WAYS IN WHICH VIRUSES DIFFER FROM OTHER LIVING CELLS
Viruses as differ tremendously from other unicellular microorganisms in several ways and these unique features of viruses are as follows:
- Viruses reproduce only in living cells. Thus, viruses are obligate intracellular parasites since they only reside and replicate within infected host cells.
- They lack cellular structure; and viruses generally have the ability to infect other forms of life including bacteria, Archaea, animals and plant cells. .
- Viruses lack functional organelles (e.g. ribosomes) for the synthesis of important cellular and metabolic molecules.
- Viruses have the ability to integrate their own genome (i.e. DNA or their RNA transcript) into the genome of their host cell.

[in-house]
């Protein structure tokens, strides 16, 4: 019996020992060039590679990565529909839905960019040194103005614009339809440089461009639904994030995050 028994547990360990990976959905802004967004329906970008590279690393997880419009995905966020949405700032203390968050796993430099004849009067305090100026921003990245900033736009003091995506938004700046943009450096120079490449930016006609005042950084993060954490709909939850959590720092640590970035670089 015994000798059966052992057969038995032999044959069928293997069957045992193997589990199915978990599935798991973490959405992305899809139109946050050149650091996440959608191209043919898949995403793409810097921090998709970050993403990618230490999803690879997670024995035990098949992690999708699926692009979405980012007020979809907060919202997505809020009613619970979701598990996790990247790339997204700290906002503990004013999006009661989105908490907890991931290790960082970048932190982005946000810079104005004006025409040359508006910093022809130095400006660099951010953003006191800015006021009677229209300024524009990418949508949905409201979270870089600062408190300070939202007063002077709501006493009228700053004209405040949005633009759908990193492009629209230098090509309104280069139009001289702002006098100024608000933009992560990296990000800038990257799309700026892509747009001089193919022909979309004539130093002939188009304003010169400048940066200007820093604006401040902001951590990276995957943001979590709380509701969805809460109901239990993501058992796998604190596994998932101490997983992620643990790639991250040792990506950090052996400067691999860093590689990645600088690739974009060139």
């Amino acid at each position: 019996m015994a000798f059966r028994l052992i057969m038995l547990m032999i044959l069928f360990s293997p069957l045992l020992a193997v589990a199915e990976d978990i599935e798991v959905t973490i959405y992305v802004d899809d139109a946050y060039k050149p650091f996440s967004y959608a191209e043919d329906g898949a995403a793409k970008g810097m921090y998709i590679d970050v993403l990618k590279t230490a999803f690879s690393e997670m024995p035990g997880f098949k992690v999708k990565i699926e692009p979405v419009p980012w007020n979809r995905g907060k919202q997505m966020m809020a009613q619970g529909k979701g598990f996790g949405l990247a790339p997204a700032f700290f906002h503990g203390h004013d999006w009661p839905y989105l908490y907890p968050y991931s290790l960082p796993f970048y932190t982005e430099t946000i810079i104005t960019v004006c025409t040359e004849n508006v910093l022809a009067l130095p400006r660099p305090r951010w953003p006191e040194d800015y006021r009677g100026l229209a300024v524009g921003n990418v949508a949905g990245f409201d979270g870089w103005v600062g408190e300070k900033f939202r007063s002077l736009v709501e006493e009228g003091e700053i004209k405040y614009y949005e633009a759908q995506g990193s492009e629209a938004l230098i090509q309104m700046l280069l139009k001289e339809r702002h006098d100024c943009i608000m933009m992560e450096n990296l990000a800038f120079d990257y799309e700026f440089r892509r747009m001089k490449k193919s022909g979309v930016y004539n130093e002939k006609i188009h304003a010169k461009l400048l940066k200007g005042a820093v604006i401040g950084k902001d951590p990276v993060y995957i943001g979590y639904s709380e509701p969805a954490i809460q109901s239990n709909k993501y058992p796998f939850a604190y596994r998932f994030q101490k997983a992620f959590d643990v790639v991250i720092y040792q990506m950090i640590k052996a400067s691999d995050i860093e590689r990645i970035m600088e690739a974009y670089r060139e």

- They have simple acellular organization that comprises mainly of a particular nucleic acid (DNA or RNA) and a protein coat.
- Viruses do not carry out binary fission or cell division the same way that the eukaryotic or prokaryotic cells do.
- Viruses lack a metabolic process or system of their own. Instead, they take advantage of the cellular and metabolic processes of their host cells to generate their own energy and thus carry out their metabolic functions.
- They are not inhibited or killed by antibiotics. But viruses can be affected by interferons. Interferons are proteinous substances produced by host cells especially in response to a viral invasion or infection; and they generally help to limit the spread of the virus in the host’s body.
- Viruses are per se the smallest forms of microorganisms and they usually range from 20 – 300 nm or 350 nm in size. And thus viruses cannot be seen with the light microscope (whose resolving power is about 300 nm) but only with the aid of the electron microscope. Due to their relatively small sizes; viruses or virions are measured in nanometers (nm). Parvoviruses are among the smallest viruses (about 20 nm in size) while the largest viral family have a size of about 300-350 nm (e.g. smallpox virus). The largest known virus is mimivirus (Figure 1).
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